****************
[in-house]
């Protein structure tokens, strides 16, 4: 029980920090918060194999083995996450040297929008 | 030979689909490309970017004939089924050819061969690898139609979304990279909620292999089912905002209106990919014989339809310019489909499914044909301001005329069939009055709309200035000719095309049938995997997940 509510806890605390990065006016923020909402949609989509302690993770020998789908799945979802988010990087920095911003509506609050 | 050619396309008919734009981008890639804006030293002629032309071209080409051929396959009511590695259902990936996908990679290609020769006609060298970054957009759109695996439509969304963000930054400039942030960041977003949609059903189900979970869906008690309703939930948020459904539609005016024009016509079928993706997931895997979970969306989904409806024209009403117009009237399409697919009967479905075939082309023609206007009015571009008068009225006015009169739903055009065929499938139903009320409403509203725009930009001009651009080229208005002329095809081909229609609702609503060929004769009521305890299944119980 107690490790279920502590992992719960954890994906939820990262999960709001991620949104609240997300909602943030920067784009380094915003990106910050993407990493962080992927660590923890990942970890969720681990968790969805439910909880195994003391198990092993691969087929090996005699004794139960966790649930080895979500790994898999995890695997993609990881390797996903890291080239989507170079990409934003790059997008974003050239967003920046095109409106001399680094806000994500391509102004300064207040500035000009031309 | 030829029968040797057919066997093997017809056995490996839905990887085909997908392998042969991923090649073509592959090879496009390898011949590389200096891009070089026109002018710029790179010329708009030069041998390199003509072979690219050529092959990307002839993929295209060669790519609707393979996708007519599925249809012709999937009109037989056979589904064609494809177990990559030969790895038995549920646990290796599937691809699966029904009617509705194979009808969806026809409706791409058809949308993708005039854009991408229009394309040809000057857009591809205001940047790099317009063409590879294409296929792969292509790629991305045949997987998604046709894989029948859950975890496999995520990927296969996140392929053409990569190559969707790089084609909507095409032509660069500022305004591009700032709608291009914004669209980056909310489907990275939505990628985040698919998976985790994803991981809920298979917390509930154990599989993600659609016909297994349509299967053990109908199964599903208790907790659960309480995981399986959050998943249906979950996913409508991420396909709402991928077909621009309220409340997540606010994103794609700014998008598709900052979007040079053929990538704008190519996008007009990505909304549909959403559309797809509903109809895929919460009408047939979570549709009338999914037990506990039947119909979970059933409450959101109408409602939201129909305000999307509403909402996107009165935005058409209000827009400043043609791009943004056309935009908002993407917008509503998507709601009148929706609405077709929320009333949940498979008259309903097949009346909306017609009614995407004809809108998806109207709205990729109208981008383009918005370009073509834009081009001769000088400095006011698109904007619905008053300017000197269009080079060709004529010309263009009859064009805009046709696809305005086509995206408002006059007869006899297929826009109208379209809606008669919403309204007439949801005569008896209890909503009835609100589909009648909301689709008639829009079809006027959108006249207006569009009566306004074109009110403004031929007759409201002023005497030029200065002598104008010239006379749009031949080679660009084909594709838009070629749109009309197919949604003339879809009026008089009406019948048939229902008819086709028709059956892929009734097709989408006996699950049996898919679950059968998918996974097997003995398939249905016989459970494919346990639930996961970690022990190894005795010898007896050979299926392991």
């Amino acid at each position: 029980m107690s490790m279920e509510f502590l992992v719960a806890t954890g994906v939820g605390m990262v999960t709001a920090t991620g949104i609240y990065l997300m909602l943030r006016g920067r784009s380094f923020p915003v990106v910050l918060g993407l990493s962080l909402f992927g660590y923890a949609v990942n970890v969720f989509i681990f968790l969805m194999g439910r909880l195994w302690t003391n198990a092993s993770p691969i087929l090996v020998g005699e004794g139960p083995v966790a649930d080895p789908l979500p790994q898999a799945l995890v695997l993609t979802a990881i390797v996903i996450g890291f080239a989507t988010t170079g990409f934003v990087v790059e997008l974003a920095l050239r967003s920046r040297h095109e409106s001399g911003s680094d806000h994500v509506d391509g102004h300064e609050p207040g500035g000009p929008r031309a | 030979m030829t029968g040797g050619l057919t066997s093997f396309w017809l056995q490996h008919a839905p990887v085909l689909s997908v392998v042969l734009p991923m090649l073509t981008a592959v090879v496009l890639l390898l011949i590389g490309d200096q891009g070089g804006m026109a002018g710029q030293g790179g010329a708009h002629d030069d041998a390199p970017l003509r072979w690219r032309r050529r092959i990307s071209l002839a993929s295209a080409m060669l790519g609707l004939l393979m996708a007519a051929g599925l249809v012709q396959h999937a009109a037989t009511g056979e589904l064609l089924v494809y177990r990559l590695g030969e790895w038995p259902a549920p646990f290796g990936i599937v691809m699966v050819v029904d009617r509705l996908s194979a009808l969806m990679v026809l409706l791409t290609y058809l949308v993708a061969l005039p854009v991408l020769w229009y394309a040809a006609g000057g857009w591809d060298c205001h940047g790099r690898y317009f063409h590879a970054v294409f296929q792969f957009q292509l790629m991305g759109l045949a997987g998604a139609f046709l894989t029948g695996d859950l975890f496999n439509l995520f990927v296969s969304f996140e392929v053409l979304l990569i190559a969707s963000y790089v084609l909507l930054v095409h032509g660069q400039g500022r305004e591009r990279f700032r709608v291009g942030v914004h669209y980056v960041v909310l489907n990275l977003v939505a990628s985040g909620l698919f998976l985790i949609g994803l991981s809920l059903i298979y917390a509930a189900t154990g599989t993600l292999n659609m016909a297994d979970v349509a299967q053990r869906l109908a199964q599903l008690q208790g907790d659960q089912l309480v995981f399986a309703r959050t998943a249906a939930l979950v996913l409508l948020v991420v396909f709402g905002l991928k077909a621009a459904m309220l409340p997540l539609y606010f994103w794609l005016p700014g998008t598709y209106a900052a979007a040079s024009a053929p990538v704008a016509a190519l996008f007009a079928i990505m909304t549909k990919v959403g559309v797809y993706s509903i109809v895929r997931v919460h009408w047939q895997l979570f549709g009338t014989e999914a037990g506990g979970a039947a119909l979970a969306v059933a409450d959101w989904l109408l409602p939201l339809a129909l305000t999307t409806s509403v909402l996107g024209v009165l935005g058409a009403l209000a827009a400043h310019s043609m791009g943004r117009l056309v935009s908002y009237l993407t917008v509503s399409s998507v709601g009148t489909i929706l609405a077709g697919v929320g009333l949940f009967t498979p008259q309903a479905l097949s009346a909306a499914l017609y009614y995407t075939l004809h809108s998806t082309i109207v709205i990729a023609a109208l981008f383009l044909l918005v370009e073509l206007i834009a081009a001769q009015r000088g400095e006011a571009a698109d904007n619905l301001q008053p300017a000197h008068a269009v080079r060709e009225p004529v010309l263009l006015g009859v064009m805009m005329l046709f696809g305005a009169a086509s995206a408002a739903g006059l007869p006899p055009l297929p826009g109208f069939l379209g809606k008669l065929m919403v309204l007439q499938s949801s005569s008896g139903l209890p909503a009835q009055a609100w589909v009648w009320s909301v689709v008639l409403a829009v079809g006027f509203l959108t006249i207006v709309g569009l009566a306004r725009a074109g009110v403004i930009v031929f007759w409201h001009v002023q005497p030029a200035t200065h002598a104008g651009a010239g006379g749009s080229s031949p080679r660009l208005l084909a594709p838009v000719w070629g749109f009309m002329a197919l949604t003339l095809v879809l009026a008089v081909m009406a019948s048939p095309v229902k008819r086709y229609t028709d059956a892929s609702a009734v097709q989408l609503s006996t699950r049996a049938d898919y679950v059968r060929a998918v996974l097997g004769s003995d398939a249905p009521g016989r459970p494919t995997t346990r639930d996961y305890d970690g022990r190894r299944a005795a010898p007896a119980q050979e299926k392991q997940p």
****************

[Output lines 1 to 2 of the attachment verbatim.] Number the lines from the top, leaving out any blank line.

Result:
[in-house]
């Protein structure tokens, strides 16, 4: 029980920090918060194999083995996450040297929008 | 030979689909490309970017004939089924050819061969690898139609979304990279909620292999089912905002209106990919014989339809310019489909499914044909301001005329069939009055709309200035000719095309049938995997997940 509510806890605390990065006016923020909402949609989509302690993770020998789908799945979802988010990087920095911003509506609050 | 050619396309008919734009981008890639804006030293002629032309071209080409051929396959009511590695259902990936996908990679290609020769006609060298970054957009759109695996439509969304963000930054400039942030960041977003949609059903189900979970869906008690309703939930948020459904539609005016024009016509079928993706997931895997979970969306989904409806024209009403117009009237399409697919009967479905075939082309023609206007009015571009008068009225006015009169739903055009065929499938139903009320409403509203725009930009001009651009080229208005002329095809081909229609609702609503060929004769009521305890299944119980 107690490790279920502590992992719960954890994906939820990262999960709001991620949104609240997300909602943030920067784009380094915003990106910050993407990493962080992927660590923890990942970890969720681990968790969805439910909880195994003391198990092993691969087929090996005699004794139960966790649930080895979500790994898999995890695997993609990881390797996903890291080239989507170079990409934003790059997008974003050239967003920046095109409106001399680094806000994500391509102004300064207040500035000009031309 | 030829029968040797057919066997093997017809056995490996839905990887085909997908392998042969991923090649073509592959090879496009390898011949590389200096891009070089026109002018710029790179010329708009030069041998390199003509072979690219050529092959990307002839993929295209060669790519609707393979996708007519599925249809012709999937009109037989056979589904064609494809177990990559030969790895038995549920646990290796599937691809699966029904009617509705194979009808969806026809409706791409058809949308993708005039854009991408229009394309040809000057857009591809205001940047790099317009063409590879294409296929792969292509790629991305045949997987998604046709894989029948859950975890496999995520990927296969996140392929053409990569190559969707790089084609909507095409032509660069500022305004591009700032709608291009914004669209980056909310489907990275939505990628985040698919998976985790994803991981809920298979917390509930154990599989993600659609016909297994349509299967053990109908199964599903208790907790659960309480995981399986959050998943249906979950996913409508991420396909709402991928077909621009309220409340997540606010994103794609700014998008598709900052979007040079053929990538704008190519996008007009990505909304549909959403559309797809509903109809895929919460009408047939979570549709009338999914037990506990039947119909979970059933409450959101109408409602939201129909305000999307509403909402996107009165935005058409209000827009400043043609791009943004056309935009908002993407917008509503998507709601009148929706609405077709929320009333949940498979008259309903097949009346909306017609009614995407004809809108998806109207709205990729109208981008383009918005370009073509834009081009001769000088400095006011698109904007619905008053300017000197269009080079060709004529010309263009009859064009805009046709696809305005086509995206408002006059007869006899297929826009109208379209809606008669919403309204007439949801005569008896209890909503009835609100589909009648909301689709008639829009079809006027959108006249207006569009009566306004074109009110403004031929007759409201002023005497030029200065002598104008010239006379749009031949080679660009084909594709838009070629749109009309197919949604003339879809009026008089009406019948048939229902008819086709028709059956892929009734097709989408006996699950049996898919679950059968998918996974097997003995398939249905016989459970494919346990639930996961970690022990190894005795010898007896050979299926392991």